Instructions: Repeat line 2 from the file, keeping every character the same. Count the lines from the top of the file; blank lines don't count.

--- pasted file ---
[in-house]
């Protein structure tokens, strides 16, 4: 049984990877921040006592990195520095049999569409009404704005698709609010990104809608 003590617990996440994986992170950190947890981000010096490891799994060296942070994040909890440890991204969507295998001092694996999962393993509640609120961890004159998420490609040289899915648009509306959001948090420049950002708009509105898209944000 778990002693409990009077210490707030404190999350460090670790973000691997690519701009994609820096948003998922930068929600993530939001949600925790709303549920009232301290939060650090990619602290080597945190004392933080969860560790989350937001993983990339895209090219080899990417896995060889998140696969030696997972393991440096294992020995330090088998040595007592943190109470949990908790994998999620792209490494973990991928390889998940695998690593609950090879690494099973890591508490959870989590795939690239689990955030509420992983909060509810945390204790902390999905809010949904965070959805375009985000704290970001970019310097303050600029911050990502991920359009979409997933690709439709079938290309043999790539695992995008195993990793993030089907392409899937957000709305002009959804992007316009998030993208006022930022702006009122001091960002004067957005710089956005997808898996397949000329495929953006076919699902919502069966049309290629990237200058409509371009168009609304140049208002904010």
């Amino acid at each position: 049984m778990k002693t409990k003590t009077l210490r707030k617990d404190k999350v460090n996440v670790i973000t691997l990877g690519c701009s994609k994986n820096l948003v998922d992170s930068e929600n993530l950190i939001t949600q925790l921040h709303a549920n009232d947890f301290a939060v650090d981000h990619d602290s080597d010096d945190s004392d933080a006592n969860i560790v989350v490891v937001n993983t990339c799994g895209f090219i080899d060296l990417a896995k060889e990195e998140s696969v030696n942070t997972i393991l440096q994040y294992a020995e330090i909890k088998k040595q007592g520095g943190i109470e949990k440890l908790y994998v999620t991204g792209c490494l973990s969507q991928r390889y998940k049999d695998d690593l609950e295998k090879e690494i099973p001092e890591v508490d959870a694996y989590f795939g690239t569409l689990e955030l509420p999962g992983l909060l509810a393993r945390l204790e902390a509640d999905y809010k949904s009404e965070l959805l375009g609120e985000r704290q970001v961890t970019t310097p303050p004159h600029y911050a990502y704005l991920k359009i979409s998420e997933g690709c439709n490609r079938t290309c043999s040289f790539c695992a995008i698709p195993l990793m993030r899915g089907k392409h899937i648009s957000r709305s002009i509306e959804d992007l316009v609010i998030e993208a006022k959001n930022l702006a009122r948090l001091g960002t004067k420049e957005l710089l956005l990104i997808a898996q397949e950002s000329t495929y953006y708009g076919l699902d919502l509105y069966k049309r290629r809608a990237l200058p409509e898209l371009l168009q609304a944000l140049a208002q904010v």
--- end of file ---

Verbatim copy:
């Protein structure tokens, strides 16, 4: 049984990877921040006592990195520095049999569409009404704005698709609010990104809608 003590617990996440994986992170950190947890981000010096490891799994060296942070994040909890440890991204969507295998001092694996999962393993509640609120961890004159998420490609040289899915648009509306959001948090420049950002708009509105898209944000 778990002693409990009077210490707030404190999350460090670790973000691997690519701009994609820096948003998922930068929600993530939001949600925790709303549920009232301290939060650090990619602290080597945190004392933080969860560790989350937001993983990339895209090219080899990417896995060889998140696969030696997972393991440096294992020995330090088998040595007592943190109470949990908790994998999620792209490494973990991928390889998940695998690593609950090879690494099973890591508490959870989590795939690239689990955030509420992983909060509810945390204790902390999905809010949904965070959805375009985000704290970001970019310097303050600029911050990502991920359009979409997933690709439709079938290309043999790539695992995008195993990793993030089907392409899937957000709305002009959804992007316009998030993208006022930022702006009122001091960002004067957005710089956005997808898996397949000329495929953006076919699902919502069966049309290629990237200058409509371009168009609304140049208002904010």